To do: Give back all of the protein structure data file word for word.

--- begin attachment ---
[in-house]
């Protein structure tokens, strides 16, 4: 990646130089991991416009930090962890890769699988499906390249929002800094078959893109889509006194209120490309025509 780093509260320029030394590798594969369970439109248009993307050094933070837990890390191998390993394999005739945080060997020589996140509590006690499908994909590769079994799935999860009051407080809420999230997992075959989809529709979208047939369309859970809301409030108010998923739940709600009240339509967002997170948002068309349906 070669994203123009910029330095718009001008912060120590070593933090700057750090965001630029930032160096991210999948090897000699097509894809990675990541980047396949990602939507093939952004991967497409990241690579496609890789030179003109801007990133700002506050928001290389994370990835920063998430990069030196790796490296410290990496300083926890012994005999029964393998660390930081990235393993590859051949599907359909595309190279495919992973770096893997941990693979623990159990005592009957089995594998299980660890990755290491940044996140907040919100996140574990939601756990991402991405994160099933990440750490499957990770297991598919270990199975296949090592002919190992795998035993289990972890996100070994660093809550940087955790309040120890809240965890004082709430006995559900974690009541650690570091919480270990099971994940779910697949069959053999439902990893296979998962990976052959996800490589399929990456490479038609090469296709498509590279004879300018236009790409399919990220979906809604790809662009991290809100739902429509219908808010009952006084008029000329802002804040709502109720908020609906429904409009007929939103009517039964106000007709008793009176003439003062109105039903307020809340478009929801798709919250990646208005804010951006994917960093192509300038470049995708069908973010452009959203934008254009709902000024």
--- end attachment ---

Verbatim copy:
[in-house]
């Protein structure tokens, strides 16, 4: 990646130089991991416009930090962890890769699988499906390249929002800094078959893109889509006194209120490309025509 780093509260320029030394590798594969369970439109248009993307050094933070837990890390191998390993394999005739945080060997020589996140509590006690499908994909590769079994799935999860009051407080809420999230997992075959989809529709979208047939369309859970809301409030108010998923739940709600009240339509967002997170948002068309349906 070669994203123009910029330095718009001008912060120590070593933090700057750090965001630029930032160096991210999948090897000699097509894809990675990541980047396949990602939507093939952004991967497409990241690579496609890789030179003109801007990133700002506050928001290389994370990835920063998430990069030196790796490296410290990496300083926890012994005999029964393998660390930081990235393993590859051949599907359909595309190279495919992973770096893997941990693979623990159990005592009957089995594998299980660890990755290491940044996140907040919100996140574990939601756990991402991405994160099933990440750490499957990770297991598919270990199975296949090592002919190992795998035993289990972890996100070994660093809550940087955790309040120890809240965890004082709430006995559900974690009541650690570091919480270990099971994940779910697949069959053999439902990893296979998962990976052959996800490589399929990456490479038609090469296709498509590279004879300018236009790409399919990220979906809604790809662009991290809100739902429509219908808010009952006084008029000329802002804040709502109720908020609906429904409009007929939103009517039964106000007709008793009176003439003062109105039903307020809340478009929801798709919250990646208005804010951006994917960093192509300038470049995708069908973010452009959203934008254009709902000024």